Summer Hoops ’20 (Round 2)

The views expressed in this blog are those of the author and do not necessarily reflect the official policy or position of RCN or any other agency, organization, employer or company.

A few weeks ago here at “The Shop,” I promised to keep our fans apprised of any new developments in summer basketball activities.

While there’s been no activity as far as games played in the Lehigh Valley, there was some criticism about a huge AAU tournament held in the western part of the state – in a county where one of the most severe cases of increased positive Covid-19 numbers have popped up over the last couple weeks.

Unlike baseball and softball tournaments held recently, basketball athletes are in closer proximity to each other during games. The event featured people from different regions of the Commonwealth and, with no official testing done before or during the tournament, some were fearful this would advance the pandemic even further across the state.

Hopefully, time will reveal that these fears will not become a reality.

In the meantime, as promised, we now bring you more “never before published” summer basketball pictures from previous seasons to whet your appetite for full-time sports action coming back.

See if your favorite athletes made this edition of our SportsTalk summer sports photo albums.

Note:  All photos courtesy of Chris Michael.

HS Sports Update: July Edition

The views expressed in this blog are those of the author and do not necessarily reflect the official policy or position of RCN or any other agency, organization, employer or company.

There actually have been a few positive advancements for local sports returning in Pennsylvania.

Last week, a 12-team softball tournament, comprised of Lehigh Valley school teams, held a successful tournament.  This despite many people objecting to the games being played and a lack of adhering to COVID-19 safety protocols.  One team was photographed on the first day in a huddle with no masks anywhere present, social distancing was not always kept on the benches and most coaches and umpires were not wearing masks throughout the tourney.

Despite the detractors, the tournament went ahead as scheduled and received overwhelmingly positive reviews from RCN TV’s and The Morning Call’s Keith Groller, who stated that he felt the kids’ need to play outweighed the potential risks that could come out of participating in the event.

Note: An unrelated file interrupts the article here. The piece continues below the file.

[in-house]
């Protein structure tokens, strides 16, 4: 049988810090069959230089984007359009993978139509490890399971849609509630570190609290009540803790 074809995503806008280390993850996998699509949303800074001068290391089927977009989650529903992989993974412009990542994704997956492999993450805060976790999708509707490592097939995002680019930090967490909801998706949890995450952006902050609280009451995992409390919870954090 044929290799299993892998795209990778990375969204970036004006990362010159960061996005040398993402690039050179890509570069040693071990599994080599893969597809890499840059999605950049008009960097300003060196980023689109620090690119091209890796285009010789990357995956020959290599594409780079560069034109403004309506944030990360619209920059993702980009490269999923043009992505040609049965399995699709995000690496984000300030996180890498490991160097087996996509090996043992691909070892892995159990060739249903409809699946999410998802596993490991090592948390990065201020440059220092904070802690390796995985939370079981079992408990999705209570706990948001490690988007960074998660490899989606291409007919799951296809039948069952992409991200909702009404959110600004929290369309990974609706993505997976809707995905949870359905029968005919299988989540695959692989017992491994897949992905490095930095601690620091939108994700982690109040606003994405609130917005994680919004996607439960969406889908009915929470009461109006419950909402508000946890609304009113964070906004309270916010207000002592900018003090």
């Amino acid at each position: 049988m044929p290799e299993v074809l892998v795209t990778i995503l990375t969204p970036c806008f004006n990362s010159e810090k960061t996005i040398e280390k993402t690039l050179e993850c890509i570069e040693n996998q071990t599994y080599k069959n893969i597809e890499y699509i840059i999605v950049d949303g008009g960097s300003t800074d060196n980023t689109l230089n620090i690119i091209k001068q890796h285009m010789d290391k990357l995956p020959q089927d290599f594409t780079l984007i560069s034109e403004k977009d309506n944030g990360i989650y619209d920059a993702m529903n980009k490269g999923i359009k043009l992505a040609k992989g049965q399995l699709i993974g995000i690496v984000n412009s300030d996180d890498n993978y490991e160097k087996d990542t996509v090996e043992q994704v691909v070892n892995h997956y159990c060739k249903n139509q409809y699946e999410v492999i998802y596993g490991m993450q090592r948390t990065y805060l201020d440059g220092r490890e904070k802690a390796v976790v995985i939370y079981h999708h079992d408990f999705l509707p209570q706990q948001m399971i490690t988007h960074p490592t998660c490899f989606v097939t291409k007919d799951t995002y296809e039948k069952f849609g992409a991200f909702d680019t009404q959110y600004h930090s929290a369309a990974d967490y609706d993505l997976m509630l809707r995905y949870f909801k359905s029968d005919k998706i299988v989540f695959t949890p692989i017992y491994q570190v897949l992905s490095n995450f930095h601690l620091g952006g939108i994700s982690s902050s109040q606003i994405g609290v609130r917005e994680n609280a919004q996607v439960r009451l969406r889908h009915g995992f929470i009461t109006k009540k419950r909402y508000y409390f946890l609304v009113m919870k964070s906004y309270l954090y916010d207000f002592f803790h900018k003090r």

A similar event for baseball, featuring all but two Lehigh Valley schools plus four teams from outside the area, will take place in early August. The event’s organizers and a few local coaches will be on RCN SportsTalk on July 30 to preview this tournament and discuss ways they plan on keeping kids safe.

(As stated previously here at the “SportsTalk Shop,” RCN was first to report the news of this tournament back in April.)

Of course, it remains to be seen what schools themselves will be doing later this summer regarding their reopening plans.

On Friday, the Allentown Diocese announced that all Catholic schools will be opening on time and as scheduled this fall.

Meanwhile, a number of public school districts, including two of the largest schools in the Lehigh Valley, have already announced that their school year will begin with their students only reporting to school two days a week.

Another one of the larger school districts in the Valley – Northampton – announced last Friday that in-school attendance for students this fall will be “optional,” provided they stay in good standing and participate regularly in online courses.  If more schools follow suit, it will be an interesting challenge for coaches to conduct daily practices with their students not on the grounds prior to workout times.

Elsewhere…

For our Delaware Valley viewers, the Philadelphia sports governing body met last week and gave some direction for their upcoming sports year.  They declared baseball and softball among those sports that are listed with “moderate risk.” A few sports like tennis and golf were labeled as “less risk,” giving those sports a greater chance of having their season take place in some way, shape or form this fall.

For high school football (which nearly everyone can agree is a “high-risk” sport in terms of potentially contracting the Coronavirus)…the PIAA ruled at a meeting later last week that the season is going ahead as scheduled.

There have been rumblings that Pennsylvania could also move “less risk” sports to the fall and higher-risk sports to the spring, although a decision like that would need to occur very soon in order for all pieces of that puzzle to come together.

Current “fall” sports in the Lehigh Valley like golf, tennis and cross country could very easily conduct their competitions while adhering to current social distancing and safety protocols with minimal adjustments.